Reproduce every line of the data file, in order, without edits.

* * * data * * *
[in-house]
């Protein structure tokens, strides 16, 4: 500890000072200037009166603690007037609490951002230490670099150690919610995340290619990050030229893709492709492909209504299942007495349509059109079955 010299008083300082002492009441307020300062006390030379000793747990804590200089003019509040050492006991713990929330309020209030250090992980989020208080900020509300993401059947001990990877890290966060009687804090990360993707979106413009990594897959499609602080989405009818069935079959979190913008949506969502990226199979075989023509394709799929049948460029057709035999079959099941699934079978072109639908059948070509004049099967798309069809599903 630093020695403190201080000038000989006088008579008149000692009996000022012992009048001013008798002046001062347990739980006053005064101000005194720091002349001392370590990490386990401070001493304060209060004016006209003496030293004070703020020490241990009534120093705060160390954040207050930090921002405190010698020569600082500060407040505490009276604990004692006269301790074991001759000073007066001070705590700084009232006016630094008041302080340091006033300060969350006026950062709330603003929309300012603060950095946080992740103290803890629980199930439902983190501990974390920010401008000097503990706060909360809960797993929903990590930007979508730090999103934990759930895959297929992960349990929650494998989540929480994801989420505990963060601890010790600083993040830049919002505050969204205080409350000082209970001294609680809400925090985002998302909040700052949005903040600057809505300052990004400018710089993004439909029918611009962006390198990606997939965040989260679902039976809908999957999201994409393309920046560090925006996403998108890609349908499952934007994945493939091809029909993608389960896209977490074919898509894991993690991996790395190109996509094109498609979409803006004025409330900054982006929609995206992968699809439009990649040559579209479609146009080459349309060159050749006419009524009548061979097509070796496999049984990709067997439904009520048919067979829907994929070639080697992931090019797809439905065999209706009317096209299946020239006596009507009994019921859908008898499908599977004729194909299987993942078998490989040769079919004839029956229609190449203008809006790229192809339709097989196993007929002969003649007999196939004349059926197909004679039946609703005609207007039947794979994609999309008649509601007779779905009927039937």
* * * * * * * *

[in-house]
């Protein structure tokens, strides 16, 4: 500890000072200037009166603690007037609490951002230490670099150690919610995340290619990050030229893709492709492909209504299942007495349509059109079955 010299008083300082002492009441307020300062006390030379000793747990804590200089003019509040050492006991713990929330309020209030250090992980989020208080900020509300993401059947001990990877890290966060009687804090990360993707979106413009990594897959499609602080989405009818069935079959979190913008949506969502990226199979075989023509394709799929049948460029057709035999079959099941699934079978072109639908059948070509004049099967798309069809599903 630093020695403190201080000038000989006088008579008149000692009996000022012992009048001013008798002046001062347990739980006053005064101000005194720091002349001392370590990490386990401070001493304060209060004016006209003496030293004070703020020490241990009534120093705060160390954040207050930090921002405190010698020569600082500060407040505490009276604990004692006269301790074991001759000073007066001070705590700084009232006016630094008041302080340091006033300060969350006026950062709330603003929309300012603060950095946080992740103290803890629980199930439902983190501990974390920010401008000097503990706060909360809960797993929903990590930007979508730090999103934990759930895959297929992960349990929650494998989540929480994801989420505990963060601890010790600083993040830049919002505050969204205080409350000082209970001294609680809400925090985002998302909040700052949005903040600057809505300052990004400018710089993004439909029918611009962006390198990606997939965040989260679902039976809908999957999201994409393309920046560090925006996403998108890609349908499952934007994945493939091809029909993608389960896209977490074919898509894991993690991996790395190109996509094109498609979409803006004025409330900054982006929609995206992968699809439009990649040559579209479609146009080459349309060159050749006419009524009548061979097509070796496999049984990709067997439904009520048919067979829907994929070639080697992931090019797809439905065999209706009317096209299946020239006596009507009994019921859908008898499908599977004729194909299987993942078998490989040769079919004839029956229609190449203008809006790229192809339709097989196993007929002969003649007999196939004349059926197909004679039946609703005609207007039947794979994609999309008649509601007779779905009927039937």